And while the company was originally most popular with SMEs, helping them draft and design print and digital assets, it’s since grown to become a real-time collaboration suite that’s being used by big firms including McKinsey, Salesforce and American Airlines. In fact, Canva claims that 85% of Fortune 500 companies use the platform’s services. They continue to add new features and during the pandemic, added presenter video recording tools. 

How did Perkins get there?

The idea of Canva came to Perkins when she was at the university of Perth, where to earn money on the side she taught students design programmes. Many of her students found platforms like Adobe complicated and frustrating, and the ideas came to her to simplify and democratise design, to make it more approachable and accessible, more collaborative, and ultimately to empower all in design. So, she and university peer Cliff Obrecht, who became Canva co-founder and Perkins’ husband, created an online school yearbook design business, Fusion Yearbooks, to test it out. Operating from her mum’s living room, the yearbook design business was a massive success, expanding to New Zealand and France, and remains the largest yearbook publisher in Australia. 

However, Perkins did not give up on her dream to create a one-stop-shop design site and at one point spent three months living with her brother in San Francisco where she pitched to more than 100 venture capitalists, all of whom rejected Canva. It was following a chance encounter at a conference in Perth with Silicon Valley venture capitalist Bill Tai, Perkins was winning over major investors including Hollywood celebrities Woody Harrelson and Owen Wilson and building out Canva’s design platform with a fast-growing team of tech engineers and a high-profile tech advisor, Lars Rasmussen who co-founded Google Maps.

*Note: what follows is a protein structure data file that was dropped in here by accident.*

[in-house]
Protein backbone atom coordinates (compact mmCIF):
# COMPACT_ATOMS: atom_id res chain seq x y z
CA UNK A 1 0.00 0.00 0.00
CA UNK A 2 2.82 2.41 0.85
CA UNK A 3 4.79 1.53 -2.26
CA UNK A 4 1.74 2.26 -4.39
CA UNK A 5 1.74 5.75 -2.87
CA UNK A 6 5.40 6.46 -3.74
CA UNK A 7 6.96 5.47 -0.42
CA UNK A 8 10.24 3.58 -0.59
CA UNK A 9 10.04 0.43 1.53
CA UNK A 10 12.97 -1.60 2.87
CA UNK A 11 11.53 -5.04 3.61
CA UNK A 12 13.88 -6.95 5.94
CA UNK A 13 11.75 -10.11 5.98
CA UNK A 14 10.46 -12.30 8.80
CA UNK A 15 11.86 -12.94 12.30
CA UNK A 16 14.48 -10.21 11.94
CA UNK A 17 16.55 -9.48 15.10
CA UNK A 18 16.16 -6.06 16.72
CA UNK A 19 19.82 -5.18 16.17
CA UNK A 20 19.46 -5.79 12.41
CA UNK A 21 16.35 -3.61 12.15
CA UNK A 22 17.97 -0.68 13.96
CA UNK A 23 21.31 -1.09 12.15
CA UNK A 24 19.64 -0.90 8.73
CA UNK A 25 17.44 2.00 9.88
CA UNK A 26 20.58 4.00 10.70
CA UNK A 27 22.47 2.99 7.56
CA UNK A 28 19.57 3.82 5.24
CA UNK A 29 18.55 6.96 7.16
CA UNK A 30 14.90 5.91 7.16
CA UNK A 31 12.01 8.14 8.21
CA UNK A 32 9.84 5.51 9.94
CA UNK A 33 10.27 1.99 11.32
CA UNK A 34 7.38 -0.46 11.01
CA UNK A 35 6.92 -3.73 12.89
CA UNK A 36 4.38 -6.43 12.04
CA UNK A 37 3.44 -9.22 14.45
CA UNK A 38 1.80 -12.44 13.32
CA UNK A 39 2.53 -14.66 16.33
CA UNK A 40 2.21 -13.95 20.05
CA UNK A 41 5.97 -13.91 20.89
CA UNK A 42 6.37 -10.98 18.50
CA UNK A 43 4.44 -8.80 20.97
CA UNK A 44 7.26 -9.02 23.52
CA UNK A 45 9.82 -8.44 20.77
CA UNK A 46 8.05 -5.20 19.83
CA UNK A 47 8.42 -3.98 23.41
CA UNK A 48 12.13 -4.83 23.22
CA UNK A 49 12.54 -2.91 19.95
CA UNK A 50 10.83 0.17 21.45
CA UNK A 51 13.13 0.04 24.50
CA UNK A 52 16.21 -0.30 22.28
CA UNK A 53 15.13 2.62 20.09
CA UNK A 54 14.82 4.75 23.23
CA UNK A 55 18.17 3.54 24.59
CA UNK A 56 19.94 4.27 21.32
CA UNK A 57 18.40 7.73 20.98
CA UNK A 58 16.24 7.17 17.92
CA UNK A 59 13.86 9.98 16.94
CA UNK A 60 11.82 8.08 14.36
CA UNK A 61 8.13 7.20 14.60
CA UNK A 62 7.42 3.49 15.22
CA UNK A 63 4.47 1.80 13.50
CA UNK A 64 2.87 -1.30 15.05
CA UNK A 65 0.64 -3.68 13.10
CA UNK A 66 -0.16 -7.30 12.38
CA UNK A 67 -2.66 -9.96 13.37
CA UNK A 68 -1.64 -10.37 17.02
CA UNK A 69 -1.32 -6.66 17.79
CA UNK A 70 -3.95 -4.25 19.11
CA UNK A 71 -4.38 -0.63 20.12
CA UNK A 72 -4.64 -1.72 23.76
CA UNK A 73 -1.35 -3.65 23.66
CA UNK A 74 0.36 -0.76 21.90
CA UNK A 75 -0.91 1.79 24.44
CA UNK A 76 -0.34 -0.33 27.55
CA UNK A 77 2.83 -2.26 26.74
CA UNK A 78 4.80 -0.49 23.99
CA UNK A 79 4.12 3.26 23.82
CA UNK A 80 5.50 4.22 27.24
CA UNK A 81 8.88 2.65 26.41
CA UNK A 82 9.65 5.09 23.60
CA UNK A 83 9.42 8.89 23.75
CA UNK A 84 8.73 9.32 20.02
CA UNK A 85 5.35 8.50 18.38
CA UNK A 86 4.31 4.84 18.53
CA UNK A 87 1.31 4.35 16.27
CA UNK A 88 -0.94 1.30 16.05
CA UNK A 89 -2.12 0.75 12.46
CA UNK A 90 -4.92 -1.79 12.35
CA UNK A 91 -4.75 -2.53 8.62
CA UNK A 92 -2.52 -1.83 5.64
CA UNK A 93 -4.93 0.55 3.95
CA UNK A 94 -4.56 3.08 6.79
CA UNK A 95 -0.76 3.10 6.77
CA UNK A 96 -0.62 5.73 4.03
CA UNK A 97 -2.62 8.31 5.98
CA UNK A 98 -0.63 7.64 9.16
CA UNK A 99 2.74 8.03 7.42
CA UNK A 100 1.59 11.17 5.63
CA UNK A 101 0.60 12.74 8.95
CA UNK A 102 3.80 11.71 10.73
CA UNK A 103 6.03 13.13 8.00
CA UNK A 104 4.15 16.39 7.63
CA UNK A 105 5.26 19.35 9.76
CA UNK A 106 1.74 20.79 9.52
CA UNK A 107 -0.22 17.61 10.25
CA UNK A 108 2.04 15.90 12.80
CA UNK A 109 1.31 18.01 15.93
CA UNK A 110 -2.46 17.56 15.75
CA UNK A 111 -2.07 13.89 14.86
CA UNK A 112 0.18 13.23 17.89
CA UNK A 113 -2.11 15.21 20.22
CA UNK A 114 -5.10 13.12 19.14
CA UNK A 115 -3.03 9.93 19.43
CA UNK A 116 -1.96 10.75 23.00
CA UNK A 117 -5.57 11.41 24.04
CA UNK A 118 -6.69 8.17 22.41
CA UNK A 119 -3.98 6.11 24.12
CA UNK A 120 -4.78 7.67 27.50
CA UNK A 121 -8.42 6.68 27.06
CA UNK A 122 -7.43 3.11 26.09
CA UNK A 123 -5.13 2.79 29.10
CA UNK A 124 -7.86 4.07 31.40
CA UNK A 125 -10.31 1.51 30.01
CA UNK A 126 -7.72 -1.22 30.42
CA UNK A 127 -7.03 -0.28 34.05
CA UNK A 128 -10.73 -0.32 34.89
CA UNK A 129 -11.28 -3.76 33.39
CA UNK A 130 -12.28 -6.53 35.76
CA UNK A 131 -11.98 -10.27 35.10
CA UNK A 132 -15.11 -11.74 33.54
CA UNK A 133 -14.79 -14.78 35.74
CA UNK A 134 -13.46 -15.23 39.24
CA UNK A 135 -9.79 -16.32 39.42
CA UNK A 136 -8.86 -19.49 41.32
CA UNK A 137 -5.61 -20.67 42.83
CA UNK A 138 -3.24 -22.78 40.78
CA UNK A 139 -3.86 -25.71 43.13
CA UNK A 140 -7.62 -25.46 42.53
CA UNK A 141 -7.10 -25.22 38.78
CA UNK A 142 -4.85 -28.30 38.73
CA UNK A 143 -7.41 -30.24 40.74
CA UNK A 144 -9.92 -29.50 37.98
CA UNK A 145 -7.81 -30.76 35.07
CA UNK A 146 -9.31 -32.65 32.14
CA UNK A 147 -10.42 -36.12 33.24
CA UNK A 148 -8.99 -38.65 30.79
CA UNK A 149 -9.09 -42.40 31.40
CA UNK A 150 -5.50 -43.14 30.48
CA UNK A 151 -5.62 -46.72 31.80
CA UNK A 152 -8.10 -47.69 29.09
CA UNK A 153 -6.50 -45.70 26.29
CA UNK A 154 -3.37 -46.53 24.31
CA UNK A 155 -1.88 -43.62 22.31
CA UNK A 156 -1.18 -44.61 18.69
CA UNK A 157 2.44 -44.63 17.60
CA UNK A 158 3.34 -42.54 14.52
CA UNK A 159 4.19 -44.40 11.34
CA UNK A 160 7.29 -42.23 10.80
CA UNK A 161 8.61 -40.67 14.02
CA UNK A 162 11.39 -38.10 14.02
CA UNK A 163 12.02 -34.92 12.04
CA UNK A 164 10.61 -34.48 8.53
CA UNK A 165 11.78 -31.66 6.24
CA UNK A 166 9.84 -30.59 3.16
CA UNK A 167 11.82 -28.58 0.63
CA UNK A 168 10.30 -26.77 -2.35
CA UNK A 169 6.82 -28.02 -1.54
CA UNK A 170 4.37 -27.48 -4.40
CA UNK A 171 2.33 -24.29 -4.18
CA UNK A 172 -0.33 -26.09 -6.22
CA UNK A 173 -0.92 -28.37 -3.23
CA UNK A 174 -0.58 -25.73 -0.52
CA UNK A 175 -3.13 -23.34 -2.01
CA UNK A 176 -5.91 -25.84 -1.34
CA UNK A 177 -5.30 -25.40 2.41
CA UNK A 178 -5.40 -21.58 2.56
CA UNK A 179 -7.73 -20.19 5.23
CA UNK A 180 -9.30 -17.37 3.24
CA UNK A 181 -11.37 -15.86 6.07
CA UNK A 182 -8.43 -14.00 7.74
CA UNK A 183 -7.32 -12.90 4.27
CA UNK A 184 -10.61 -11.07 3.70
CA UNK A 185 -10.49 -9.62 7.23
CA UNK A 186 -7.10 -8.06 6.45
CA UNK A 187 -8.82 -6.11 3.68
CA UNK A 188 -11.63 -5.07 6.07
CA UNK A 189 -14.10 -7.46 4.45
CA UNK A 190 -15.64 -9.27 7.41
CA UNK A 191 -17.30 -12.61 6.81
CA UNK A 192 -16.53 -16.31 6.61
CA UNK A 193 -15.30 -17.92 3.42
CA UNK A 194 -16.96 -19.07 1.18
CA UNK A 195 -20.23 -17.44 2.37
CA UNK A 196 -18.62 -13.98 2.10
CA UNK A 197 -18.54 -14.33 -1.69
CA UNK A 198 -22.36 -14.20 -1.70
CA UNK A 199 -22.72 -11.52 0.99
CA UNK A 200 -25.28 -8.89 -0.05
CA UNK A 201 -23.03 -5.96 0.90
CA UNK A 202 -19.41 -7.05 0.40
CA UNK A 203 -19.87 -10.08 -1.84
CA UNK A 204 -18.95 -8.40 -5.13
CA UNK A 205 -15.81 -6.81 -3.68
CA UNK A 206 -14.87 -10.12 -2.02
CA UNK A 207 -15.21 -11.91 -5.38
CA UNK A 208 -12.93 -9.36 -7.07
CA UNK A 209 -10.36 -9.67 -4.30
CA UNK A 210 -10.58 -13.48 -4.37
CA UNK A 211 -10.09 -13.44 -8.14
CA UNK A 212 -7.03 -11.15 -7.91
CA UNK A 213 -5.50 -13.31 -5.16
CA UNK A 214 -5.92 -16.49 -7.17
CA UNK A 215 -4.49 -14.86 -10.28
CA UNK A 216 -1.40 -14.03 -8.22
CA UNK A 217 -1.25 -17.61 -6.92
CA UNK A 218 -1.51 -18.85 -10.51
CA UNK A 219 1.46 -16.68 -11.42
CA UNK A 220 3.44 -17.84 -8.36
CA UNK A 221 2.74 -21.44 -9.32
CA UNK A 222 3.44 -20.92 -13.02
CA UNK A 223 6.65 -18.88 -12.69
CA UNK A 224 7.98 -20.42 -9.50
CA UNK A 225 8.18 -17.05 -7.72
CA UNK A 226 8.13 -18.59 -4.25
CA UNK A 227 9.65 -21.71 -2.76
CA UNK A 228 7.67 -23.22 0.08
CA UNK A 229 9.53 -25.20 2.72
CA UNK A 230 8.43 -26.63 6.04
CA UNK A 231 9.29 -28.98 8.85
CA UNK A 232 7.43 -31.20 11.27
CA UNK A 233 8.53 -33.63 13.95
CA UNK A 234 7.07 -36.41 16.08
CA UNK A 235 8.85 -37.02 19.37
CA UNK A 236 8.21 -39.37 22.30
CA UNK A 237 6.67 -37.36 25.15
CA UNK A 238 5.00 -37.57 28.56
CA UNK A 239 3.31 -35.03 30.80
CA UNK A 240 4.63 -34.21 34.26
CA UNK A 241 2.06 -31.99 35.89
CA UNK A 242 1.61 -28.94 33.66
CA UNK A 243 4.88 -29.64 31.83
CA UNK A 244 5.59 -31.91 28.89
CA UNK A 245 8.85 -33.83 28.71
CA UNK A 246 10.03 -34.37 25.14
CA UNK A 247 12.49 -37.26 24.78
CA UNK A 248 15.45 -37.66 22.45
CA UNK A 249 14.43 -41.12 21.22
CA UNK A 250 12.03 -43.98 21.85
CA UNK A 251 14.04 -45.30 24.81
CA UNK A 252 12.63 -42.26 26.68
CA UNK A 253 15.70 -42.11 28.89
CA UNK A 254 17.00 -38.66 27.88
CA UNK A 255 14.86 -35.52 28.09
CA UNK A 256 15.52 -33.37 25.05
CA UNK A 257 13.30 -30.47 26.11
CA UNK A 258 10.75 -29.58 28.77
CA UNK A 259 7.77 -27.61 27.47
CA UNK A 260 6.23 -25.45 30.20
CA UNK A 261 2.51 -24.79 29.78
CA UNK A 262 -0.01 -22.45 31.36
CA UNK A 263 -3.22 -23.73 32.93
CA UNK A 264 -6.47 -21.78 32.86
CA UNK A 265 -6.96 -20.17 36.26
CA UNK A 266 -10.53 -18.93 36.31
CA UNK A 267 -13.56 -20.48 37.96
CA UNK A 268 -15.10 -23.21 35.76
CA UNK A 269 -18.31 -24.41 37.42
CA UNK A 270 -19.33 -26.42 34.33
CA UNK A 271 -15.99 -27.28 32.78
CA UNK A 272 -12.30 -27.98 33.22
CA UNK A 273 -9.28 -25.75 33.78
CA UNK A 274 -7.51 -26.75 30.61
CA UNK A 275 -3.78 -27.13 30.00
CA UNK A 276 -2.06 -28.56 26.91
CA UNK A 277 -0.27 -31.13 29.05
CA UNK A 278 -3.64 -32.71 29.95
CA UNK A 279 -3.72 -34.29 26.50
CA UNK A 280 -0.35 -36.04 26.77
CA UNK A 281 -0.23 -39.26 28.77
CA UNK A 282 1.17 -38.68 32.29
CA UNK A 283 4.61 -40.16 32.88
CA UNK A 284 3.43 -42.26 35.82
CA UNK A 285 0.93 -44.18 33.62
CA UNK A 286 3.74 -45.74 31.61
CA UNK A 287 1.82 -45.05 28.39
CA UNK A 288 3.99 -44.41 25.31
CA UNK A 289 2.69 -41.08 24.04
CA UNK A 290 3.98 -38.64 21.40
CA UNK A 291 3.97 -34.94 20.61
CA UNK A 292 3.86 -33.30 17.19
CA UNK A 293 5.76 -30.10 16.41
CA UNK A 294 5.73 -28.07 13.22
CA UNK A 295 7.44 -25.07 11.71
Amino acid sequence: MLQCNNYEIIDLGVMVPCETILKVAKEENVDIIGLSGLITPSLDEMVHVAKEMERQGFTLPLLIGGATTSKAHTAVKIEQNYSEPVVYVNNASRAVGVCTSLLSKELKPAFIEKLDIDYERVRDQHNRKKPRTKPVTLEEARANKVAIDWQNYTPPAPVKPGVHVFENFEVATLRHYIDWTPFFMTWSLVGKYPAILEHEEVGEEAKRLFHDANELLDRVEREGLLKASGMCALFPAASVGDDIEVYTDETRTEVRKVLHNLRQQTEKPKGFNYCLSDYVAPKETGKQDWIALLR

It was in 2012 when things really kicked off however when Perkins and Obrecht found a tech co-founder in Cameron Adams. The same year, they closed their first funding round, which was oversubscribed and raised $1.5m, with Canva going live in 2013. In 2019, an $85m funding round led by Silicon Valley investor Mary Meeker’s Bond Capital gave the company a valuation of $3.2bn, before the most recent funding around in April 2021 leading to a valuation of $15bn. 

In her own words… 

"I think it's pretty important to know that every single person is going through their own trials and tribulations. Knowing that it's tricky for everyone, that any adventure will be filled with rejections and littered with obstacles – somehow makes the adventure a little less lonely. And it's most important for people who feel like they are on the outside to know this."